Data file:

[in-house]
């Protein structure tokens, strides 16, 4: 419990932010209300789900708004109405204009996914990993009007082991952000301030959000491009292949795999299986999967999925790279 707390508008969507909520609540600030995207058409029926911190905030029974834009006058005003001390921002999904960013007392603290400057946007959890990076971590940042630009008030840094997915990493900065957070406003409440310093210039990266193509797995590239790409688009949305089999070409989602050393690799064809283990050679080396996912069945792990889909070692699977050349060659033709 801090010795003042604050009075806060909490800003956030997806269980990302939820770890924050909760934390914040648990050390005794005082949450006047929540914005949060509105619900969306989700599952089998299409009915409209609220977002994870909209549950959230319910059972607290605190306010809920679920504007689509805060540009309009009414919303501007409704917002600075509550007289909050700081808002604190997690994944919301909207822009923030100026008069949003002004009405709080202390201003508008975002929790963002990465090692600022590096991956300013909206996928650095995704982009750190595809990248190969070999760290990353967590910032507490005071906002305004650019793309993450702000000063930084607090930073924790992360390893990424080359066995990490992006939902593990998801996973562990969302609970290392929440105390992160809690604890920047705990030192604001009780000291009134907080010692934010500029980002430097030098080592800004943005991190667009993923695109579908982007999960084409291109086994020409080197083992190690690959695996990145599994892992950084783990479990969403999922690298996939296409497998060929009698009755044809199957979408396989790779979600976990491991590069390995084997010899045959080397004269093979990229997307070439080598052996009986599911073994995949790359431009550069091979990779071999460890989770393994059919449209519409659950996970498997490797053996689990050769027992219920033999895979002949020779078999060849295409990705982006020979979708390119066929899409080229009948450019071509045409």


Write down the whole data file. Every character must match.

[in-house]
């Protein structure tokens, strides 16, 4: 419990932010209300789900708004109405204009996914990993009007082991952000301030959000491009292949795999299986999967999925790279 707390508008969507909520609540600030995207058409029926911190905030029974834009006058005003001390921002999904960013007392603290400057946007959890990076971590940042630009008030840094997915990493900065957070406003409440310093210039990266193509797995590239790409688009949305089999070409989602050393690799064809283990050679080396996912069945792990889909070692699977050349060659033709 801090010795003042604050009075806060909490800003956030997806269980990302939820770890924050909760934390914040648990050390005794005082949450006047929540914005949060509105619900969306989700599952089998299409009915409209609220977002994870909209549950959230319910059972607290605190306010809920679920504007689509805060540009309009009414919303501007409704917002600075509550007289909050700081808002604190997690994944919301909207822009923030100026008069949003002004009405709080202390201003508008975002929790963002990465090692600022590096991956300013909206996928650095995704982009750190595809990248190969070999760290990353967590910032507490005071906002305004650019793309993450702000000063930084607090930073924790992360390893990424080359066995990490992006939902593990998801996973562990969302609970290392929440105390992160809690604890920047705990030192604001009780000291009134907080010692934010500029980002430097030098080592800004943005991190667009993923695109579908982007999960084409291109086994020409080197083992190690690959695996990145599994892992950084783990479990969403999922690298996939296409497998060929009698009755044809199957979408396989790779979600976990491991590069390995084997010899045959080397004269093979990229997307070439080598052996009986599911073994995949790359431009550069091979990779071999460890989770393994059919449209519409659950996970498997490797053996689990050769027992219920033999895979002949020779078999060849295409990705982006020979979708390119066929899409080229009948450019071509045409």